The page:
Adults who were abused in childhood could be more susceptible to substance abuse relapse because of reduced brain volume in critical regions, a new study suggests.
The study, conducted by Yale University School of Medicine researchers and published online this week in JAMA Psychiatry, found that individuals who reported being victims of child abuse had a reduction in brain cell volume in the hippocampal areas, which regulate emotion, learning and memory. Individuals with substance use problems who had lower brain volume in these regions had more severe relapse when compared with those with higher brain volume or with healthy controls.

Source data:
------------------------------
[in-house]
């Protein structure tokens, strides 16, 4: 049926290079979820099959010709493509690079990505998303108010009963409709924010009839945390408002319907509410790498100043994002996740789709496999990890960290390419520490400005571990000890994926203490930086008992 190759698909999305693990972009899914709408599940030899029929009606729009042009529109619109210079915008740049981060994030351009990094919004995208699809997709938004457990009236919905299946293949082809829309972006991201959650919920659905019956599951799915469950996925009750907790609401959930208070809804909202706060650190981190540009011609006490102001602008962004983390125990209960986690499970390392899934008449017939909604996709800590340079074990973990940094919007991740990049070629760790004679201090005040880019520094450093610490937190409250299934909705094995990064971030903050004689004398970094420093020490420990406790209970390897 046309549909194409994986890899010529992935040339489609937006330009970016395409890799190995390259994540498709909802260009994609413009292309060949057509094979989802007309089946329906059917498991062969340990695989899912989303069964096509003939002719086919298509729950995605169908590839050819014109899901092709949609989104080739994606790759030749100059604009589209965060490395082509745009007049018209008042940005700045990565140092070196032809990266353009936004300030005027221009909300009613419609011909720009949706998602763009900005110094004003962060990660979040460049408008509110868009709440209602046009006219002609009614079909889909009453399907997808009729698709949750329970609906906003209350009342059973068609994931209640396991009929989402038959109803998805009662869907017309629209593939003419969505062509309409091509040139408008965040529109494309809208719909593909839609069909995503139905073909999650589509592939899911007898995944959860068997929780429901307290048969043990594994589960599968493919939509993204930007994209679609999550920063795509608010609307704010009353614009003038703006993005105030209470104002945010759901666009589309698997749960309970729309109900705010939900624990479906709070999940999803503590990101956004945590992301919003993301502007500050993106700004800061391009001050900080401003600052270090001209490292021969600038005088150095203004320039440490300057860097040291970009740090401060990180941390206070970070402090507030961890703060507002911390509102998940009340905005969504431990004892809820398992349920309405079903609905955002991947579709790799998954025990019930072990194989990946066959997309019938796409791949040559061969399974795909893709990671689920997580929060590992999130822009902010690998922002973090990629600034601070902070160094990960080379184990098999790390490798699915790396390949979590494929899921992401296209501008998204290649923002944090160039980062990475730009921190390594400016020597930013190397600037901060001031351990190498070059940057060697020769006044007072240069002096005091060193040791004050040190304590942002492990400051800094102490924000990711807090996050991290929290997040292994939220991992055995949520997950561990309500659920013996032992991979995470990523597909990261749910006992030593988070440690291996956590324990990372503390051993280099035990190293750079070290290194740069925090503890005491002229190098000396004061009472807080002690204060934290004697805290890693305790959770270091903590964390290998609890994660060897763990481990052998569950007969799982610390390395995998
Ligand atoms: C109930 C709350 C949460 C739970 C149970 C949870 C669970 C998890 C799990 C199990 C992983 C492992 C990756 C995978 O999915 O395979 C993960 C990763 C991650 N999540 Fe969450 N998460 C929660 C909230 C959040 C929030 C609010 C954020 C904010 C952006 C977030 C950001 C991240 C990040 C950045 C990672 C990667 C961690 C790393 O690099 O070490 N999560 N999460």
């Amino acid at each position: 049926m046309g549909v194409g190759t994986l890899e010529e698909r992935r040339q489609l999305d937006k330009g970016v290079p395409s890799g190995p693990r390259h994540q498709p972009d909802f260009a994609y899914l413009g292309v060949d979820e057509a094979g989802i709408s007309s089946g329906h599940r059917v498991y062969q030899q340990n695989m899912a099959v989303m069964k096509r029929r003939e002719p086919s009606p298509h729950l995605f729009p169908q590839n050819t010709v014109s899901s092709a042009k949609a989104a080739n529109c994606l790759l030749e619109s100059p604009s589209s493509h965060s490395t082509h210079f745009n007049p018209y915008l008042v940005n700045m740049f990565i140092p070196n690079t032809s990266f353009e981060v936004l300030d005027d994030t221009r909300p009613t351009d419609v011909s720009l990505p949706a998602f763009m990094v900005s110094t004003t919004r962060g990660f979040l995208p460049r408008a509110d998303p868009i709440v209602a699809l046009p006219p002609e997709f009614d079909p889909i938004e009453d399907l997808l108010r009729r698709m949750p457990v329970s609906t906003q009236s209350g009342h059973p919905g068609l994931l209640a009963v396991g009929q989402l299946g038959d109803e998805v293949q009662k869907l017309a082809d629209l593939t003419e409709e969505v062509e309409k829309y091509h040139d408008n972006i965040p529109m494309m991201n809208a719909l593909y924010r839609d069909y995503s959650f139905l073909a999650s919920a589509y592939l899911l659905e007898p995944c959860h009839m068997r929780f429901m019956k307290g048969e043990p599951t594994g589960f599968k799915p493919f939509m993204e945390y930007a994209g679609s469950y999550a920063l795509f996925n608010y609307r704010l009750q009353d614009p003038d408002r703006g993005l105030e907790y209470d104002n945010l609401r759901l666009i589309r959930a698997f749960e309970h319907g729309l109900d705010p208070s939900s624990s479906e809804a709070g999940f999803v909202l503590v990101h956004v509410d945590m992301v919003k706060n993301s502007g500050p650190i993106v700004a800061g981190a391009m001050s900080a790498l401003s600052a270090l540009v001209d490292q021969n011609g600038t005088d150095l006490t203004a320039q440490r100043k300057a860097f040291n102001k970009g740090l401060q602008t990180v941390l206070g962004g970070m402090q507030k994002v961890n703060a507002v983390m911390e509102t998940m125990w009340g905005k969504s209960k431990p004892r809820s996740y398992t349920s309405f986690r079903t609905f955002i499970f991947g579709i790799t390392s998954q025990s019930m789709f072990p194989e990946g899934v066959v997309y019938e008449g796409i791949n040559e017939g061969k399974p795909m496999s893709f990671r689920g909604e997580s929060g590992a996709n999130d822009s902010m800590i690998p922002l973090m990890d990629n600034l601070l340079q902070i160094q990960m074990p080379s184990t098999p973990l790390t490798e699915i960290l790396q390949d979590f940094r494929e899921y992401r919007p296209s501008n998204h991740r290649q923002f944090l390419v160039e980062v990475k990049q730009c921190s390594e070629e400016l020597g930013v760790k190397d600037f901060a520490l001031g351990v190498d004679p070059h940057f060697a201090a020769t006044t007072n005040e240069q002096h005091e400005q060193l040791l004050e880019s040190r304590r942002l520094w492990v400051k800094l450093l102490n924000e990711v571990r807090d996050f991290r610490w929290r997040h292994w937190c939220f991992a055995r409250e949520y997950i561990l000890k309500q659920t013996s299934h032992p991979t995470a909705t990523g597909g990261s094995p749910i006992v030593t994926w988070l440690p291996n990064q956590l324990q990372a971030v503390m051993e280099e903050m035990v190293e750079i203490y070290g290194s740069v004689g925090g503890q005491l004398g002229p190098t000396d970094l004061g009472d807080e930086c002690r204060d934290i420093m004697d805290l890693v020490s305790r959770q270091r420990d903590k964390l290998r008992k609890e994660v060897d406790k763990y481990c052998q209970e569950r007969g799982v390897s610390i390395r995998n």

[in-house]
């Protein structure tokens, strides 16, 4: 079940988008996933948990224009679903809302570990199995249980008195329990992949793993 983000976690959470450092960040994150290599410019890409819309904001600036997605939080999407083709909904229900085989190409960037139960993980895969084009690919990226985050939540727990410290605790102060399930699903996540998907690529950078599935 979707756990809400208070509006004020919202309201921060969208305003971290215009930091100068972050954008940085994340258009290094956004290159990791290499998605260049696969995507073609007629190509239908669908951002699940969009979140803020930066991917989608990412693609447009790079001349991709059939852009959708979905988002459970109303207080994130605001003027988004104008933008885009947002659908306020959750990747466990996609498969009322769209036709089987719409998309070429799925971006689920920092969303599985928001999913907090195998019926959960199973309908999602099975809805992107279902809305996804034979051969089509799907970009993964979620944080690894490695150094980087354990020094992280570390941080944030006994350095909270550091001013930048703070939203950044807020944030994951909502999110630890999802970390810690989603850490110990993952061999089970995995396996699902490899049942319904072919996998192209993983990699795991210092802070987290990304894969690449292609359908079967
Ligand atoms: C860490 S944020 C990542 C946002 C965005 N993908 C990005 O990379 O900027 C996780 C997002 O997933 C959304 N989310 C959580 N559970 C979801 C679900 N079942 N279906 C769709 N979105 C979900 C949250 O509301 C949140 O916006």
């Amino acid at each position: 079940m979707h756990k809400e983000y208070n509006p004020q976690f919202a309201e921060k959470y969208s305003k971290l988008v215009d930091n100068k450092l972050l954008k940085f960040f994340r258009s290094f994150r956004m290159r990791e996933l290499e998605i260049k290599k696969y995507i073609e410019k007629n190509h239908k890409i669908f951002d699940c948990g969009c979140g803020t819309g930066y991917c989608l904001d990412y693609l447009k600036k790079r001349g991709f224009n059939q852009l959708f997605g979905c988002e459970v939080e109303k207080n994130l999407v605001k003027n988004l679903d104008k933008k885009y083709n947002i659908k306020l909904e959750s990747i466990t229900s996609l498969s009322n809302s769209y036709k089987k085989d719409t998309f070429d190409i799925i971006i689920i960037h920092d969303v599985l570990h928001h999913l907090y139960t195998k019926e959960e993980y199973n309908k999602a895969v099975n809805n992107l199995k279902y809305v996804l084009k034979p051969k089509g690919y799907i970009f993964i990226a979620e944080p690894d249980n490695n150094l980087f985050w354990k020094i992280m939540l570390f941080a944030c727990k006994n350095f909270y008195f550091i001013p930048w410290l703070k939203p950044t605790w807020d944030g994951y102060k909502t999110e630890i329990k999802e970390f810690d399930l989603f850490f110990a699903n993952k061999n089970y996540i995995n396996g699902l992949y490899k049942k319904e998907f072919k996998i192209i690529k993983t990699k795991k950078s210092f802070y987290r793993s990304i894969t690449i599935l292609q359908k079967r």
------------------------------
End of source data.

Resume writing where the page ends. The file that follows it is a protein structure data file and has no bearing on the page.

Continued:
These brain differences could constitute biological markers for identifying patients with a higher risk of relapsing, researchers said.
“As childhood trauma is highly common in substance abuse, addressing these trauma-related structural brain changes can help us develop better treatment plans to promote successful recovery from addiction,” said Rajita Sinha, senior author of the study and director of the Yale Stress Center.
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